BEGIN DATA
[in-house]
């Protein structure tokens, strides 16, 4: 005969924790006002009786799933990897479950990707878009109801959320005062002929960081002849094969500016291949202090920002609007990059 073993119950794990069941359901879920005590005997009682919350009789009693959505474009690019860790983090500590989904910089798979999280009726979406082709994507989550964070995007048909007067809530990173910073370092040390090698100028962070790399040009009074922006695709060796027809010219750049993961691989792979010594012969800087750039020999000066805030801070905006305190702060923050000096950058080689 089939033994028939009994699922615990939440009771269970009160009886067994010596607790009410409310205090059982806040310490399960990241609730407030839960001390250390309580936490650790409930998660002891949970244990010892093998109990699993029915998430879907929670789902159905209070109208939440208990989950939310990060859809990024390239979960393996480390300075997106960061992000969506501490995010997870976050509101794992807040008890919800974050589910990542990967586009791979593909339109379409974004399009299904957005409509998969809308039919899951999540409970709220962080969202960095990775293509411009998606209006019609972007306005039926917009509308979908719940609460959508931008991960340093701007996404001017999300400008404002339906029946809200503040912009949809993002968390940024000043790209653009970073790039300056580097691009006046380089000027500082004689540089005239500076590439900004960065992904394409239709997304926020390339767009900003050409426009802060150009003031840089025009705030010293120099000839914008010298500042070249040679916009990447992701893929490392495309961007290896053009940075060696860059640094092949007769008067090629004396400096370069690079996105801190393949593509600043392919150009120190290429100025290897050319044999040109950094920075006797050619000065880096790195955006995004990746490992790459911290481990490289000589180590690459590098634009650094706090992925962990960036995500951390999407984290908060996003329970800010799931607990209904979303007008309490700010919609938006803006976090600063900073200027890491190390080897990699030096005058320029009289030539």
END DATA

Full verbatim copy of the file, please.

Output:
[in-house]
């Protein structure tokens, strides 16, 4: 005969924790006002009786799933990897479950990707878009109801959320005062002929960081002849094969500016291949202090920002609007990059 073993119950794990069941359901879920005590005997009682919350009789009693959505474009690019860790983090500590989904910089798979999280009726979406082709994507989550964070995007048909007067809530990173910073370092040390090698100028962070790399040009009074922006695709060796027809010219750049993961691989792979010594012969800087750039020999000066805030801070905006305190702060923050000096950058080689 089939033994028939009994699922615990939440009771269970009160009886067994010596607790009410409310205090059982806040310490399960990241609730407030839960001390250390309580936490650790409930998660002891949970244990010892093998109990699993029915998430879907929670789902159905209070109208939440208990989950939310990060859809990024390239979960393996480390300075997106960061992000969506501490995010997870976050509101794992807040008890919800974050589910990542990967586009791979593909339109379409974004399009299904957005409509998969809308039919899951999540409970709220962080969202960095990775293509411009998606209006019609972007306005039926917009509308979908719940609460959508931008991960340093701007996404001017999300400008404002339906029946809200503040912009949809993002968390940024000043790209653009970073790039300056580097691009006046380089000027500082004689540089005239500076590439900004960065992904394409239709997304926020390339767009900003050409426009802060150009003031840089025009705030010293120099000839914008010298500042070249040679916009990447992701893929490392495309961007290896053009940075060696860059640094092949007769008067090629004396400096370069690079996105801190393949593509600043392919150009120190290429100025290897050319044999040109950094920075006797050619000065880096790195955006995004990746490992790459911290481990490289000589180590690459590098634009650094706090992925962990960036995500951390999407984290908060996003329970800010799931607990209904979303007008309490700010919609938006803006976090600063900073200027890491190390080897990699030096005058320029009289030539």